Birds of the Pyrrhula genus of the Fringillidae Family

The Bullfinch is considered to be so-called from the thickness of its head and neck, when compared with other members of the Family Fringillidae (Finch), to which it belongs.   Bullfinches are the familiar birds which make up the genus Pyrrhula. Within the Pyrrhula genus there are six or seven species of Bullfinch (depending on whether the Azores Bullfinch, which is discussed below, is classed as a separate species).  All species occur in Asia, but only the Eurasian bullfinch (Pyrrhula pyrrhula), which is the species with the largest distribution area, is common beyond Asia, also being found in Europe.
Bullfinch Picture
Picture of Bullfinch

The Eurasian Bullfinch is a beautiful little bird, around 15 centimeters in length.  The varied plumage of the cock-his bright red breast and his grey back, set off by his coal-black head and quills-is naturally attractive; while the facility with which he is tamed, and his engaging disposition in confinement, made him a popular cage-bird in Victorian England, to say nothing of the fact (which, in the opinion of so many at that time, added to his charms) of his readily learning to "pipe" a tune, or some bars of one, though this perversion of his natural notes is hardly agreeable to the ornithologist. By gardeners the Bullfinch has long been regarded as a deadly enemy, from its undoubted destruction of the buds of fruit-trees in spring-time, though whether the destruction is really so much of a detriment is by no means certain.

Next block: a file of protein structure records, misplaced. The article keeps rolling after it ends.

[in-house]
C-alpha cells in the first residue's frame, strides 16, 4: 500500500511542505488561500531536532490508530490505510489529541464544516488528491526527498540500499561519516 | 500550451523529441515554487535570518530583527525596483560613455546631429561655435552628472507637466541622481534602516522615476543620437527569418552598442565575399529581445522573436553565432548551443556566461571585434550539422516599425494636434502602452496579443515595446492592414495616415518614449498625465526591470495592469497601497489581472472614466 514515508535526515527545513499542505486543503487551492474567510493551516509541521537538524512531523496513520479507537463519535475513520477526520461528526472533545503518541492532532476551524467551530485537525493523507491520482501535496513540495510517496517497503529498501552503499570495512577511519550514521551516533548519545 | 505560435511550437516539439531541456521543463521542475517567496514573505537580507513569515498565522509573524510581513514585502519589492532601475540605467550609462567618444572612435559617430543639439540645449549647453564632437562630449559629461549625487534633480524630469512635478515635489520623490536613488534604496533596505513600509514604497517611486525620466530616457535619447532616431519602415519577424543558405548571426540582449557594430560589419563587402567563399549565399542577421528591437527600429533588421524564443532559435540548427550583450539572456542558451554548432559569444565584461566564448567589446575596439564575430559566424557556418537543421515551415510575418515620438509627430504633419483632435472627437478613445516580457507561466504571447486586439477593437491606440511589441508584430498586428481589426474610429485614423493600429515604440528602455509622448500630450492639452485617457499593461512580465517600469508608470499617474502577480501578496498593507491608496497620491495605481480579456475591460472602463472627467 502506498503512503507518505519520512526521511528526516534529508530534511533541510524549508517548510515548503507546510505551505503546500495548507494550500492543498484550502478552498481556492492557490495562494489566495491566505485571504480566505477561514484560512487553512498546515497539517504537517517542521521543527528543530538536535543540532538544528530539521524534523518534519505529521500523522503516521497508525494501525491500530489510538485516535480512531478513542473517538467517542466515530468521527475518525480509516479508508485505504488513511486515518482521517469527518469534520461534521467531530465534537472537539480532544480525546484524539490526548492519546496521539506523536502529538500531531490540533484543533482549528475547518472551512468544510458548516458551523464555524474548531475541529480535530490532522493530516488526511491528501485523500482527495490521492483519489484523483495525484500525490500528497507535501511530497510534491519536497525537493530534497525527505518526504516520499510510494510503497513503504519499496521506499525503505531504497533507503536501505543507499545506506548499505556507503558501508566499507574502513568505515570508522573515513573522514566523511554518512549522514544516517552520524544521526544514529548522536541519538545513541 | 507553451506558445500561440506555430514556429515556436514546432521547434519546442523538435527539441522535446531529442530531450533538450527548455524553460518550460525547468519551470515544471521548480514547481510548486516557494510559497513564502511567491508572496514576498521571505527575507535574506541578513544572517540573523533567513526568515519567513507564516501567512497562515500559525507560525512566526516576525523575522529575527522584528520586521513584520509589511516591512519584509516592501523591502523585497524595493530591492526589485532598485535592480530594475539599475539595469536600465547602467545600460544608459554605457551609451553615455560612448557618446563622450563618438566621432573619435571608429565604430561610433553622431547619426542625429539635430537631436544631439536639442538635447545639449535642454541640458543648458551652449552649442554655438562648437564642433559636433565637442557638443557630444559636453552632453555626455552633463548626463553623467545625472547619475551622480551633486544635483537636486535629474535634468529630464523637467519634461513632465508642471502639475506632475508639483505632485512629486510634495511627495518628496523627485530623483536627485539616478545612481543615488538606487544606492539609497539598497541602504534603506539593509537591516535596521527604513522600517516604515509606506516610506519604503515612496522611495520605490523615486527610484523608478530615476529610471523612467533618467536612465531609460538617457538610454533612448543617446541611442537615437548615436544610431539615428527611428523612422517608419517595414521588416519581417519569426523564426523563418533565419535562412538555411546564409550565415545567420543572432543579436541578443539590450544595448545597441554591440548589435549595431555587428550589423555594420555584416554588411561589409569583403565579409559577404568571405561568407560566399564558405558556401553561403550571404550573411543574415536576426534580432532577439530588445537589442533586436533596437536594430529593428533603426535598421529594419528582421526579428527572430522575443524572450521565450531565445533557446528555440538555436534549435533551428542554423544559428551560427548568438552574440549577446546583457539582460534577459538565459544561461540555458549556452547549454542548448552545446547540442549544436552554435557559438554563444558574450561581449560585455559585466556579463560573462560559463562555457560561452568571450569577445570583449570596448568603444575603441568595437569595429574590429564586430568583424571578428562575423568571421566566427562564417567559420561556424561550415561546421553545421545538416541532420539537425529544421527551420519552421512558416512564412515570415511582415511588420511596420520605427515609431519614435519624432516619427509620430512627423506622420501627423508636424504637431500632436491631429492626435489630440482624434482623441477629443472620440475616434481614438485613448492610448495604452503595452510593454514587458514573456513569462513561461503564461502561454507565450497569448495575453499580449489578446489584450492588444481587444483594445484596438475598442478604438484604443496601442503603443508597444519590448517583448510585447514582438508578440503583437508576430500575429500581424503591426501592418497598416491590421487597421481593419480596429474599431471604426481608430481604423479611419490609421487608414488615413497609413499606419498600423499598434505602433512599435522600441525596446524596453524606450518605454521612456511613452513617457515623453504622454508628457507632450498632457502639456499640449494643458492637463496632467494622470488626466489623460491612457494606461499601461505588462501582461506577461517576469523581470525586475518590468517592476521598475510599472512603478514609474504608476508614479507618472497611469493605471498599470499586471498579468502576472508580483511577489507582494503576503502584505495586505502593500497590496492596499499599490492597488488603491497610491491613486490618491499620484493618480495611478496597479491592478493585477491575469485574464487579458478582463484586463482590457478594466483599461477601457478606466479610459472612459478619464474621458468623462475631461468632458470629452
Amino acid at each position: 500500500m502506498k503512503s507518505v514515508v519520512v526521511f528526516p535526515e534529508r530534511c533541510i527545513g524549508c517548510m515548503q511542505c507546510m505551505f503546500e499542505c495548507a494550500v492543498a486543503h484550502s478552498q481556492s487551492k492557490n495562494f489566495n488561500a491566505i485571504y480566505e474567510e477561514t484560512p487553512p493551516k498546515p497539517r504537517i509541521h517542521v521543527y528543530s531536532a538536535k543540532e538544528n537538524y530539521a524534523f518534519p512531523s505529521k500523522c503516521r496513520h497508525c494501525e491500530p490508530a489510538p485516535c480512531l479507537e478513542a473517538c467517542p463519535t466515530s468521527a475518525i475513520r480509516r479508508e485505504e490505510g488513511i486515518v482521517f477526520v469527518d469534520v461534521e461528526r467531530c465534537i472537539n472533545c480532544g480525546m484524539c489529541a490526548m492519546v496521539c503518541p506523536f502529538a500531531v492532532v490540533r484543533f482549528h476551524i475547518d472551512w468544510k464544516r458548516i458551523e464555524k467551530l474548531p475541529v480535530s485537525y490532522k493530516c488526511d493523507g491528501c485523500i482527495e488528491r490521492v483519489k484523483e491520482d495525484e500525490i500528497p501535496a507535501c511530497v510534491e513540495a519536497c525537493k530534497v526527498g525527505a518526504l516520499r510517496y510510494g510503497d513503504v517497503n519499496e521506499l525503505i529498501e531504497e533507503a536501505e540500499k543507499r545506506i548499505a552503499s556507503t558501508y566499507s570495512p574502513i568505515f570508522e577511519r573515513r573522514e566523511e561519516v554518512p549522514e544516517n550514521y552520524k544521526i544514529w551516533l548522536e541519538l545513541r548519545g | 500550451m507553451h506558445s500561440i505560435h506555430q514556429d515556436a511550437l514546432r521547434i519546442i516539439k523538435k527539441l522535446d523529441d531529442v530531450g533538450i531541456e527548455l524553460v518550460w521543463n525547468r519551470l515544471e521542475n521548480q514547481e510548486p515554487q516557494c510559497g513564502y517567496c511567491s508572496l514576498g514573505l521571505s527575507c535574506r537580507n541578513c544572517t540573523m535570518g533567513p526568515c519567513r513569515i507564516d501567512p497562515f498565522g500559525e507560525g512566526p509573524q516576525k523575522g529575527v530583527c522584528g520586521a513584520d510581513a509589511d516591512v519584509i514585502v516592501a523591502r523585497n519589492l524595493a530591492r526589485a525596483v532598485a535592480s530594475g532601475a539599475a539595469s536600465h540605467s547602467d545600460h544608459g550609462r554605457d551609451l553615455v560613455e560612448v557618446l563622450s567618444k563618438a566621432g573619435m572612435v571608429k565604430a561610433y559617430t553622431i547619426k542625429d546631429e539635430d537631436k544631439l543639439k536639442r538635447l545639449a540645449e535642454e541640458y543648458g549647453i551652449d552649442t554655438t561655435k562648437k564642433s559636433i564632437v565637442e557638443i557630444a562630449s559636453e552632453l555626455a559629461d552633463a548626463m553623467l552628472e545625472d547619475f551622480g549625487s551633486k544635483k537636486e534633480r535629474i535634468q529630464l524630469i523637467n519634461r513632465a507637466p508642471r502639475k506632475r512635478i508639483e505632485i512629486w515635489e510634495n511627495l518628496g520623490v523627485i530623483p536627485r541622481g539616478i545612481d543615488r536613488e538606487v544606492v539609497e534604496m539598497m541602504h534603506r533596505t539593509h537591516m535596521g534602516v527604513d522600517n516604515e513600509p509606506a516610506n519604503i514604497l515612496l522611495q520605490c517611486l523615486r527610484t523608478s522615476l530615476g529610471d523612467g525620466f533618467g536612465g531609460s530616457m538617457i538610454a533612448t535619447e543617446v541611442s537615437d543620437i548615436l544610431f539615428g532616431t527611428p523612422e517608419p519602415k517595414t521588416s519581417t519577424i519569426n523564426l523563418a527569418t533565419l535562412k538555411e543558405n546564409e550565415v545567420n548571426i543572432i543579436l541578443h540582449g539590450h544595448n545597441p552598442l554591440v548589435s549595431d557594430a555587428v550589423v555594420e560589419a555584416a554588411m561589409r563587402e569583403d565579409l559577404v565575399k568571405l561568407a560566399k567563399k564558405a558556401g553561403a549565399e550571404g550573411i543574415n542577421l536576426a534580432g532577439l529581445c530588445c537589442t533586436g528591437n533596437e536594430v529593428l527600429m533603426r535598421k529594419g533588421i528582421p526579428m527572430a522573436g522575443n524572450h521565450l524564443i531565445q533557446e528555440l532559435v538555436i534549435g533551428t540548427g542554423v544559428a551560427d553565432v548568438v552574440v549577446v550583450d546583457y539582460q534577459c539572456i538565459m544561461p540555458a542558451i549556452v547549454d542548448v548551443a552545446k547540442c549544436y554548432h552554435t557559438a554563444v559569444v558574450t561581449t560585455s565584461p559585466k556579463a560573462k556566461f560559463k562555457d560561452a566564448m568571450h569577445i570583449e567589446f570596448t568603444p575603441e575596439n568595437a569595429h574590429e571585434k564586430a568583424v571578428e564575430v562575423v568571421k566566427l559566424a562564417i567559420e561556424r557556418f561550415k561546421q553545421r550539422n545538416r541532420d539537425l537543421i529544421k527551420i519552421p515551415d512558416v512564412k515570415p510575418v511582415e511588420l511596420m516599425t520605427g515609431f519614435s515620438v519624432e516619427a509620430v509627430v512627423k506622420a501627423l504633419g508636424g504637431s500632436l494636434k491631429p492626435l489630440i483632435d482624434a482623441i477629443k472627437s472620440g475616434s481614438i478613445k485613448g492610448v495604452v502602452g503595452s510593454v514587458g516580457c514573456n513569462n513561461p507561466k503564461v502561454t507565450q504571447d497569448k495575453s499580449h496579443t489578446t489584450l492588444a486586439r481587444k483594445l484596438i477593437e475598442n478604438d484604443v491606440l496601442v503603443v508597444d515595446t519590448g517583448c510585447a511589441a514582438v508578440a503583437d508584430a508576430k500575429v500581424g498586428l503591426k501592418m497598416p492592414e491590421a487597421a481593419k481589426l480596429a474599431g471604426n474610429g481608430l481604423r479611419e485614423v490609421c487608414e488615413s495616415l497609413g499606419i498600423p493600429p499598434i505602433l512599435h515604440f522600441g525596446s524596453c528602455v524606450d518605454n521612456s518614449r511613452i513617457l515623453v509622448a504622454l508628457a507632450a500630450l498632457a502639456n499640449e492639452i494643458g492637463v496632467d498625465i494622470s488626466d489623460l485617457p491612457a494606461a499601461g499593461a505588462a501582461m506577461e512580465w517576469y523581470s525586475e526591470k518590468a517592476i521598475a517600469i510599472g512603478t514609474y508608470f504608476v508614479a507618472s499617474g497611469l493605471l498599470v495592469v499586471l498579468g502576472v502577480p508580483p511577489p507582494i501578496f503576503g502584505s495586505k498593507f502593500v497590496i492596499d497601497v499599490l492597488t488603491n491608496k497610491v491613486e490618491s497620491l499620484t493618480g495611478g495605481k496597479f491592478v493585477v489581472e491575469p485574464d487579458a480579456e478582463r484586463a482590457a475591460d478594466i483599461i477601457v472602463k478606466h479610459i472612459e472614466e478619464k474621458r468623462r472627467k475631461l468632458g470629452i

Bullfinches in Northern and Eastern Europe are often larger, with more vivid tints than those who are common in the UK and Western Europe. A type of bullfinch which does not appear to be separated as an individual species in some classification structures (where it is considered to be a type of Eurasian Bullfinch), but is described by others as a  very distinct  species, the Azores bullfinch (Pyrrhula murina), is remarkable for its dull coloration.  As its name suggests, this bullfinch is peculiar to the Azores.

In the 19th Century a subspecies of the Eurasian bullfinch  was discovered in Alaska and named Cassin's Bullfinch (Pyrrhula pyrrhula cassinii).  This was the first recognition of the Pyrrhula genus in the New World (Cj. Stejneger, Proceedings of the United States National Museum 1887, pages 103-110).

In the Himalaya area there are four species, two of them residing exclusively there.  Others are found in Asia from the Himalayas to Japan.

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